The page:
I think you could probably both stand to be more open-minded. Why couldn’t you have turned down your current position? Although your job definitely sounds great, you don’t say that there are no roughly equivalent positions to apply for in Paul’s “bustling city.”
(I also wondered if your decision might have been, like Paul’s, influenced by a little bit of reluctance on your part to completely leave your old hometown?) There’s some room for give on your end, but I do understand that you’ve conceded quite a lot of ground already.
As you might expect, I see Paul as the squeakier of the two wheels in your dynamic. I think it’s flatly unreasonable that he won’t entertain the idea of moving to be any closer to your job, unless he got lucky enough to inherit his family’s sprawling ivy-covered ancestral manse, or some equally glorious home.
Absent such a compelling excuse, though, I think he should be expected to meet you halfway, literally and figuratively. It’s troubling that you two seem to have fallen into a pattern of either arguing with or ignoring each other. I can’t break that pattern for you, and I can’t help you ascertain whether this disconnect can be massaged into something more manageable, or whether it stems from fundamental incompatibility. I’m convinced that you and Paul would both benefit enormously from seeing a licensed couples’ therapist or counselor together.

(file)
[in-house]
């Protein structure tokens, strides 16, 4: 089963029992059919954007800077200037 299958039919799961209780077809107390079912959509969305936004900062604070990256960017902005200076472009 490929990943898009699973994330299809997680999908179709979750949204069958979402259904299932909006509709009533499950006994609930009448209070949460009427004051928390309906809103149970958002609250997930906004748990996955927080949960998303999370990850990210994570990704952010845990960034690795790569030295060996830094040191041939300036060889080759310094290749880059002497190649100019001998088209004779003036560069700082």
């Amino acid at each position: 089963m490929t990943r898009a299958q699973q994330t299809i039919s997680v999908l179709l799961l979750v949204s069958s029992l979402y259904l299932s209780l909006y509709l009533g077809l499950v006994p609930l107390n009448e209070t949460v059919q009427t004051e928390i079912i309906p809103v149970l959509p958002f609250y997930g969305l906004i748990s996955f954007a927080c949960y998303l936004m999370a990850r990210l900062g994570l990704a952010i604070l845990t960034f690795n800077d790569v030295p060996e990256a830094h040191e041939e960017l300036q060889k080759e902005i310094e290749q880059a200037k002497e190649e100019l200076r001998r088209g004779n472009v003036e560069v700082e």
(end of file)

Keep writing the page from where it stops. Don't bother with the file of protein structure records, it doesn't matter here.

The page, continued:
With your wonky commute this will of course take some coordination on your part, but it still sounds a lot more proactive (and interesting) than fuming in separate rooms on the nights when you’re together, so I urge you to find one who does evening appointments and set one up without delay. I want better for you and Paul than separate nests and sullenness. You’ve lived harmoniously together before, and I think it’s possible that you could achieve it again, with professional intervention and a bit of capitulation. Regardless of the outcome, please keep me posted.
DEAR DEIDRE: WHEN he was 13, my brother was abused by a member of the family.
It ruined his life but he wants to take back control. He kept it quiet at the time but found the courage to tell the police when he was 19.
However, they said there wasn’t enough evidence and they left it at that. I’m his brother, two years older than him. It was awful to see him trying to cope with it all through heroin addiction.
It had a massive effect on the family. He is now 38 and decided to confront his abuser. I am scared this monster will simply deny it again and my brother will end up worse off.
DEIDRE SAYS: I get how he feels and I see why you are worried for him. It really is best if he gets some support first.
Urge him to contact organisations, which offers counselling for men who have been sexually abused at any age.